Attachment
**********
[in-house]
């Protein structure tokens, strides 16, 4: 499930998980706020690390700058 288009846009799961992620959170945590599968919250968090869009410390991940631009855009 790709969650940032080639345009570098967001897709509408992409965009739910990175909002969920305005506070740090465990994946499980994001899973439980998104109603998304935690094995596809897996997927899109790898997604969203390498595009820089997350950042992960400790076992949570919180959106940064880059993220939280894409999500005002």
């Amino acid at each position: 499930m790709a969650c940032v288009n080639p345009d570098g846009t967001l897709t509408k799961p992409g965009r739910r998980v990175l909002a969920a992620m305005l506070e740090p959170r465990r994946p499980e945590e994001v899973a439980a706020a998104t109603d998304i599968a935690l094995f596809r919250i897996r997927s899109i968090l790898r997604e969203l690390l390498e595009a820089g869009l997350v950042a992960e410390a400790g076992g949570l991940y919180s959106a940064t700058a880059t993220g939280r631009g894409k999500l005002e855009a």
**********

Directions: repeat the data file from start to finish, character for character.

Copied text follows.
[in-house]
């Protein structure tokens, strides 16, 4: 499930998980706020690390700058 288009846009799961992620959170945590599968919250968090869009410390991940631009855009 790709969650940032080639345009570098967001897709509408992409965009739910990175909002969920305005506070740090465990994946499980994001899973439980998104109603998304935690094995596809897996997927899109790898997604969203390498595009820089997350950042992960400790076992949570919180959106940064880059993220939280894409999500005002």
């Amino acid at each position: 499930m790709a969650c940032v288009n080639p345009d570098g846009t967001l897709t509408k799961p992409g965009r739910r998980v990175l909002a969920a992620m305005l506070e740090p959170r465990r994946p499980e945590e994001v899973a439980a706020a998104t109603d998304i599968a935690l094995f596809r919250i897996r997927s899109i968090l790898r997604e969203l690390l390498e595009a820089g869009l997350v950042a992960e410390a400790g076992g949570l991940y919180s959106a940064t700058a880059t993220g939280r631009g894409k999500l005002e855009a």